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A new book by journalist Dan Slater, , argues that something momentous and irreversible has happened to modern-day dating and relationships.Slater says it heralds a shift akin in significance to the sexual revolution.At a press launch, Facebook reps showed off the new product, explaining that it could be used to search for restaurants, or for job recruiting.At one point, a Facebook employee stood to demonstrate a search for “friends of my friends who are single and living in San Francisco.” And that’s when Facebook entered the online dating game, doing away with what was, until now, a fragile divide between quotidian online activity and the act of browsing for potential mates.The problem is that the scientific jury is still out on whether similarity is, in fact, good for long-term commitment.And there’s no strong evidence that computers can predict compatibility through measurable psychological variables.The question, casting forward, is how that will change the very institution that many daters seek—marriage.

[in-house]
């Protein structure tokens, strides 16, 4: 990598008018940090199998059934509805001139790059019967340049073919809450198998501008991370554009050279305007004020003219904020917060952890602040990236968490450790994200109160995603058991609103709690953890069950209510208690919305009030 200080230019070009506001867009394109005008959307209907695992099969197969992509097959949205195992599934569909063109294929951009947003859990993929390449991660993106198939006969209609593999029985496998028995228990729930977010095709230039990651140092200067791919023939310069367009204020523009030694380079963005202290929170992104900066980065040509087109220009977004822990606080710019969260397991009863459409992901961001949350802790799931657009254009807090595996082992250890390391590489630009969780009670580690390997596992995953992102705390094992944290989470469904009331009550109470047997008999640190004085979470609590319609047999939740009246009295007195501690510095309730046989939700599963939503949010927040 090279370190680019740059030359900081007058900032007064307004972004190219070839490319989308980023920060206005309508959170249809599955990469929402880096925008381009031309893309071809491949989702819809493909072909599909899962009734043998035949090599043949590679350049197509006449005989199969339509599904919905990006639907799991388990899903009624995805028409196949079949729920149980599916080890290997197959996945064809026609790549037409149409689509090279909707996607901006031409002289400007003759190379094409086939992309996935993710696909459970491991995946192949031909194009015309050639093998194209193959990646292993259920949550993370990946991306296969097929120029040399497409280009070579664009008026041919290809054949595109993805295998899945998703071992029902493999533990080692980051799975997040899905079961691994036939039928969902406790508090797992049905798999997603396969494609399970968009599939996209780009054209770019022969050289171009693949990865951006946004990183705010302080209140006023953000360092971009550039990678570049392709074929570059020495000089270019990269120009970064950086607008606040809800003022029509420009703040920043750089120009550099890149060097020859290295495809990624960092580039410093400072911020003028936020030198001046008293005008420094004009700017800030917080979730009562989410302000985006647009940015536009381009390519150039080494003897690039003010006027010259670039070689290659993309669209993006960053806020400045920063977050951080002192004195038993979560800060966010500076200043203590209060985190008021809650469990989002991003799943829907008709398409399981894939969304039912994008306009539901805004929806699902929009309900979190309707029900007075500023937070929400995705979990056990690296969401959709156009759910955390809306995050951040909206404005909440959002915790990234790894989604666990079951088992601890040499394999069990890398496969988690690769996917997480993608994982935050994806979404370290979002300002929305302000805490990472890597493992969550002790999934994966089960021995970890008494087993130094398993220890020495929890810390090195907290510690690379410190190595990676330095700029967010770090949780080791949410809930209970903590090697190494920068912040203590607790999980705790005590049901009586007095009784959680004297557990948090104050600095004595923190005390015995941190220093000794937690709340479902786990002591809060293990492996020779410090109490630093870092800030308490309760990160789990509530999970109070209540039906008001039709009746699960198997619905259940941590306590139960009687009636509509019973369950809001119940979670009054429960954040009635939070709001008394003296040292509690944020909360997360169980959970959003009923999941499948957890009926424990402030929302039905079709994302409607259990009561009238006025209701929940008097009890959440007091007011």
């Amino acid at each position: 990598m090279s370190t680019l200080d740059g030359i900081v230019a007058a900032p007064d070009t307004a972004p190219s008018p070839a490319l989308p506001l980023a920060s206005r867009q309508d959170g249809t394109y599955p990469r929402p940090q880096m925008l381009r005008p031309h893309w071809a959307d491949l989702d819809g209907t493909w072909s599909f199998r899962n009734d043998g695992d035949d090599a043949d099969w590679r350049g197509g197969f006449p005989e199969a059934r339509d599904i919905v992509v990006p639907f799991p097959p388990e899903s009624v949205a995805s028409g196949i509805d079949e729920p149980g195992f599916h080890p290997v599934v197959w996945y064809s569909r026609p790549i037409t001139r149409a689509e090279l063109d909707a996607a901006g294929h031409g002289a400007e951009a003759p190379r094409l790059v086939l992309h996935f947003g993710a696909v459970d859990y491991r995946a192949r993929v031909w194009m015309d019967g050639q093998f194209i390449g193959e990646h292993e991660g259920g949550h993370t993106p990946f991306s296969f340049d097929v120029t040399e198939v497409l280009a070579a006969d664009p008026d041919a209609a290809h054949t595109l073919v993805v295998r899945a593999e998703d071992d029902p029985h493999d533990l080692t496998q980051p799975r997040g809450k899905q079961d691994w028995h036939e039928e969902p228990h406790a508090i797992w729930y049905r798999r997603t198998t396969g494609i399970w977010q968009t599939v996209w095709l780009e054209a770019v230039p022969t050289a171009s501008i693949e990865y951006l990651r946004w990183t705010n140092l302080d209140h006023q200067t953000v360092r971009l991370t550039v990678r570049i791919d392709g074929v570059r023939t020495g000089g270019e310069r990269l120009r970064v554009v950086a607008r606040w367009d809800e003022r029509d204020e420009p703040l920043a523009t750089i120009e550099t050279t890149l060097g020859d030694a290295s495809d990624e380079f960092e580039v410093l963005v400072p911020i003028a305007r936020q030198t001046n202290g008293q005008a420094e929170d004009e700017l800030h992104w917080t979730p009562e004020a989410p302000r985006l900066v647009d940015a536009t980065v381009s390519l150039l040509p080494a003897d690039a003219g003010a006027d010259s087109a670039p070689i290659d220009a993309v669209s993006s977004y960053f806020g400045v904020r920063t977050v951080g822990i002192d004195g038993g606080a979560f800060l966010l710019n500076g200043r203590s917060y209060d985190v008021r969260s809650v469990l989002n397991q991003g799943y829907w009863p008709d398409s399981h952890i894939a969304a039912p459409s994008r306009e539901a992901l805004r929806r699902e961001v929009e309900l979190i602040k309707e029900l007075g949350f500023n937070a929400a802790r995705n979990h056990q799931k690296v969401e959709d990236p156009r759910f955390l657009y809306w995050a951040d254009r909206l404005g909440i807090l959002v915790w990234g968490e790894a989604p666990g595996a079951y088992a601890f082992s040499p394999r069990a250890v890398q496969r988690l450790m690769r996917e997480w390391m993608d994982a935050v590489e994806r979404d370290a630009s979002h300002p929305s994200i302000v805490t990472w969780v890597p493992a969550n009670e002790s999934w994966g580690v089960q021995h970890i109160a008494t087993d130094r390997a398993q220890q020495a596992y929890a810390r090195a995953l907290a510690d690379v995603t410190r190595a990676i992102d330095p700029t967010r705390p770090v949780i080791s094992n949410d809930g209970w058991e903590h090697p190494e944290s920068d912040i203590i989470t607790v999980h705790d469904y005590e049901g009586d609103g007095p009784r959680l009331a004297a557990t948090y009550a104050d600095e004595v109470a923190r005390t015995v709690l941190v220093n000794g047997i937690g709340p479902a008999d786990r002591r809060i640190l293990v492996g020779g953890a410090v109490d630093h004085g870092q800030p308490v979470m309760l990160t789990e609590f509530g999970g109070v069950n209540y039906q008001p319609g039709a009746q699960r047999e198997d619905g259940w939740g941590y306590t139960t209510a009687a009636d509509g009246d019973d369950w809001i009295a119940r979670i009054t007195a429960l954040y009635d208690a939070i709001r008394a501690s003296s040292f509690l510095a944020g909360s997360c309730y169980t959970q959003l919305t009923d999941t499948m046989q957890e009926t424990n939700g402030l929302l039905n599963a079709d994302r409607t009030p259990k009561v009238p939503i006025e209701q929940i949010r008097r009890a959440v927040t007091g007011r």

As online dating becomes the dominant path to relationships, it shifts the way these unions are built.
“We will reach a point when people don’t distinguish between meeting online and off-line,” he says.
“We won’t refer to online dating; it will just be dating.” And we aren’t far away.
“The other side is there will be more breakups, because people won’t feel imprisoned in relationships that aren’t right.” And that, Slater and others predict, could erode the values of commitment.
As the story goes, the first-ever matchmaker made his first match in the city of Haran, in what is now Turkey.
In the Bible, Abraham sends the loyal servant Eliezer to find a suitable wife for his son Isaac, who, at 40, isn’t getting any younger.